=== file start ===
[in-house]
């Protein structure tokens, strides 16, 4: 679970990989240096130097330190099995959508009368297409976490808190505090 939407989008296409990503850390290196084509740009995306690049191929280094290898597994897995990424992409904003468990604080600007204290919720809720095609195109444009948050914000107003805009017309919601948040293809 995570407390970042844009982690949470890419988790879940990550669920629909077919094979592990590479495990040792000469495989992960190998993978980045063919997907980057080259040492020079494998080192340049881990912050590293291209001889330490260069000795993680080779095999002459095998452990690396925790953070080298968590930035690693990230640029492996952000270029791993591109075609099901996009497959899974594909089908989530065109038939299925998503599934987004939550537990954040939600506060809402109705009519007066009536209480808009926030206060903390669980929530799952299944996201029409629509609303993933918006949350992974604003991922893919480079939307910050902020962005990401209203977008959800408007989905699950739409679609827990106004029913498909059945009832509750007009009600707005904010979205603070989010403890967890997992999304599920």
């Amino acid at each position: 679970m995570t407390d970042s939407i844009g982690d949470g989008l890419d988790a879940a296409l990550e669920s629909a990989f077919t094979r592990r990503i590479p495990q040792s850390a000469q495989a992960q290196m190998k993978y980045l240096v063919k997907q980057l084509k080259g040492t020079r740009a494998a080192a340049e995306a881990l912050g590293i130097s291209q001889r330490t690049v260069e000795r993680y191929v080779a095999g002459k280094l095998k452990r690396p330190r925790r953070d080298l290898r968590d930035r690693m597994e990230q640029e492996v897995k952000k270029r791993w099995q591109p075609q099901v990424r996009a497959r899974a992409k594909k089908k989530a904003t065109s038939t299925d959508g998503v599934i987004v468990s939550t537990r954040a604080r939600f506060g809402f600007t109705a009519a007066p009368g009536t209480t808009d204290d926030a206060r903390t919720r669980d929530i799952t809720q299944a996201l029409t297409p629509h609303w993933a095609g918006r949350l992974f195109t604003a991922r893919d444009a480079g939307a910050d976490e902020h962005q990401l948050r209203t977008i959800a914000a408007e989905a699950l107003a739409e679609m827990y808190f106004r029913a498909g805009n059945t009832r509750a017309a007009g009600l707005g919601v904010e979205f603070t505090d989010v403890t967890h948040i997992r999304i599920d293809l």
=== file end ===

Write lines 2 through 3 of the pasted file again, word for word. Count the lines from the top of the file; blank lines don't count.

């Protein structure tokens, strides 16, 4: 679970990989240096130097330190099995959508009368297409976490808190505090 939407989008296409990503850390290196084509740009995306690049191929280094290898597994897995990424992409904003468990604080600007204290919720809720095609195109444009948050914000107003805009017309919601948040293809 995570407390970042844009982690949470890419988790879940990550669920629909077919094979592990590479495990040792000469495989992960190998993978980045063919997907980057080259040492020079494998080192340049881990912050590293291209001889330490260069000795993680080779095999002459095998452990690396925790953070080298968590930035690693990230640029492996952000270029791993591109075609099901996009497959899974594909089908989530065109038939299925998503599934987004939550537990954040939600506060809402109705009519007066009536209480808009926030206060903390669980929530799952299944996201029409629509609303993933918006949350992974604003991922893919480079939307910050902020962005990401209203977008959800408007989905699950739409679609827990106004029913498909059945009832509750007009009600707005904010979205603070989010403890967890997992999304599920």
């Amino acid at each position: 679970m995570t407390d970042s939407i844009g982690d949470g989008l890419d988790a879940a296409l990550e669920s629909a990989f077919t094979r592990r990503i590479p495990q040792s850390a000469q495989a992960q290196m190998k993978y980045l240096v063919k997907q980057l084509k080259g040492t020079r740009a494998a080192a340049e995306a881990l912050g590293i130097s291209q001889r330490t690049v260069e000795r993680y191929v080779a095999g002459k280094l095998k452990r690396p330190r925790r953070d080298l290898r968590d930035r690693m597994e990230q640029e492996v897995k952000k270029r791993w099995q591109p075609q099901v990424r996009a497959r899974a992409k594909k089908k989530a904003t065109s038939t299925d959508g998503v599934i987004v468990s939550t537990r954040a604080r939600f506060g809402f600007t109705a009519a007066p009368g009536t209480t808009d204290d926030a206060r903390t919720r669980d929530i799952t809720q299944a996201l029409t297409p629509h609303w993933a095609g918006r949350l992974f195109t604003a991922r893919d444009a480079g939307a910050d976490e902020h962005q990401l948050r209203t977008i959800a914000a408007e989905a699950l107003a739409e679609m827990y808190f106004r029913a498909g805009n059945t009832r509750a017309a007009g009600l707005g919601v904010e979205f603070t505090d989010v403890t967890h948040i997992r999304i599920d293809l």